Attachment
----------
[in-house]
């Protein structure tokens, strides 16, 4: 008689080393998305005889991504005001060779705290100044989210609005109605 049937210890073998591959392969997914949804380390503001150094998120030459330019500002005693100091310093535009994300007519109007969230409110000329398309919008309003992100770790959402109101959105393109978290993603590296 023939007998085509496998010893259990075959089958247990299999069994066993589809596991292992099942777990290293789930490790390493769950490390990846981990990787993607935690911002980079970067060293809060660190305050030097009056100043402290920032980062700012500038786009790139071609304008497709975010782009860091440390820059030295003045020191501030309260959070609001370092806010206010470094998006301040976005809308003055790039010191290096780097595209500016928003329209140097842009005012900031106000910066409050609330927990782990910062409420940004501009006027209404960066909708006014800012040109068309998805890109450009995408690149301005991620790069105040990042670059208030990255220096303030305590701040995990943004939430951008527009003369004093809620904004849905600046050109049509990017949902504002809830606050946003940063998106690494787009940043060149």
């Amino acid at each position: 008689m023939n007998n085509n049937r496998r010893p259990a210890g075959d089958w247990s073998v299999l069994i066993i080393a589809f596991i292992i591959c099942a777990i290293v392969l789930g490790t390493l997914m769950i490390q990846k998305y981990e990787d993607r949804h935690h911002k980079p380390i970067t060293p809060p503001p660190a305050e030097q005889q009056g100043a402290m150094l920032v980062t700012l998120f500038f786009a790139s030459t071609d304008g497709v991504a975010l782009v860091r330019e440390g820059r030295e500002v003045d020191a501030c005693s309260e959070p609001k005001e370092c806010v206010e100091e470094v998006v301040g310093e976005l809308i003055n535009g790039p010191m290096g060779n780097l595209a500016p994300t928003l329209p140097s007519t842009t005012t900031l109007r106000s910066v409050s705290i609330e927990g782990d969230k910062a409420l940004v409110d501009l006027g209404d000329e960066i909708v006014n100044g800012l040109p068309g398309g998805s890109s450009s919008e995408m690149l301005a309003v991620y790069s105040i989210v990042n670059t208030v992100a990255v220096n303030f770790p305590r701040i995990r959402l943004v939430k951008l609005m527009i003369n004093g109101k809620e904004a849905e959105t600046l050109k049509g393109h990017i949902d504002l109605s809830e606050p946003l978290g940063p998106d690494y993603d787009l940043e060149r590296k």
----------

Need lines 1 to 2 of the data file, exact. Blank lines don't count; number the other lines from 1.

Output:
[in-house]
């Protein structure tokens, strides 16, 4: 008689080393998305005889991504005001060779705290100044989210609005109605 049937210890073998591959392969997914949804380390503001150094998120030459330019500002005693100091310093535009994300007519109007969230409110000329398309919008309003992100770790959402109101959105393109978290993603590296 023939007998085509496998010893259990075959089958247990299999069994066993589809596991292992099942777990290293789930490790390493769950490390990846981990990787993607935690911002980079970067060293809060660190305050030097009056100043402290920032980062700012500038786009790139071609304008497709975010782009860091440390820059030295003045020191501030309260959070609001370092806010206010470094998006301040976005809308003055790039010191290096780097595209500016928003329209140097842009005012900031106000910066409050609330927990782990910062409420940004501009006027209404960066909708006014800012040109068309998805890109450009995408690149301005991620790069105040990042670059208030990255220096303030305590701040995990943004939430951008527009003369004093809620904004849905600046050109049509990017949902504002809830606050946003940063998106690494787009940043060149």